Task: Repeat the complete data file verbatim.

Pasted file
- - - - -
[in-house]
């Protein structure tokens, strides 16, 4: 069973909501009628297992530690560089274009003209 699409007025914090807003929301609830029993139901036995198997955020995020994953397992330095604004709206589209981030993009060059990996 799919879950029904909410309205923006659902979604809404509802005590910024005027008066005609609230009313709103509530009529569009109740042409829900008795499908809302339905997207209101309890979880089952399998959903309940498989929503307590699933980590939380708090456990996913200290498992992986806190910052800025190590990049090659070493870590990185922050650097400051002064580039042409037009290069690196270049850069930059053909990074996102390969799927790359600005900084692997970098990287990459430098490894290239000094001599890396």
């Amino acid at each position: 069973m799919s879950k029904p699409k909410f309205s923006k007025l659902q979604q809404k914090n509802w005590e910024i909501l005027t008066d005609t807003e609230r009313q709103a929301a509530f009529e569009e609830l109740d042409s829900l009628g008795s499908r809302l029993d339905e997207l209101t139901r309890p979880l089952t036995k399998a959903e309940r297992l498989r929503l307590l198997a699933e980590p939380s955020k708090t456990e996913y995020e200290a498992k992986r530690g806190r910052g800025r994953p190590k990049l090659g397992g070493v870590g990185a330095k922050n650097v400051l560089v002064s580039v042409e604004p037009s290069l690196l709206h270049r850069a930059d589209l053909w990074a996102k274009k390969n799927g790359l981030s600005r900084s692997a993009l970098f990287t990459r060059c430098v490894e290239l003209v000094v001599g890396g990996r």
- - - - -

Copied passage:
[in-house]
């Protein structure tokens, strides 16, 4: 069973909501009628297992530690560089274009003209 699409007025914090807003929301609830029993139901036995198997955020995020994953397992330095604004709206589209981030993009060059990996 799919879950029904909410309205923006659902979604809404509802005590910024005027008066005609609230009313709103509530009529569009109740042409829900008795499908809302339905997207209101309890979880089952399998959903309940498989929503307590699933980590939380708090456990996913200290498992992986806190910052800025190590990049090659070493870590990185922050650097400051002064580039042409037009290069690196270049850069930059053909990074996102390969799927790359600005900084692997970098990287990459430098490894290239000094001599890396």
């Amino acid at each position: 069973m799919s879950k029904p699409k909410f309205s923006k007025l659902q979604q809404k914090n509802w005590e910024i909501l005027t008066d005609t807003e609230r009313q709103a929301a509530f009529e569009e609830l109740d042409s829900l009628g008795s499908r809302l029993d339905e997207l209101t139901r309890p979880l089952t036995k399998a959903e309940r297992l498989r929503l307590l198997a699933e980590p939380s955020k708090t456990e996913y995020e200290a498992k992986r530690g806190r910052g800025r994953p190590k990049l090659g397992g070493v870590g990185a330095k922050n650097v400051l560089v002064s580039v042409e604004p037009s290069l690196l709206h270049r850069a930059d589209l053909w990074a996102k274009k390969n799927g790359l981030s600005r900084s692997a993009l970098f990287t990459r060059c430098v490894e290239l003209v000094v001599g890396g990996r």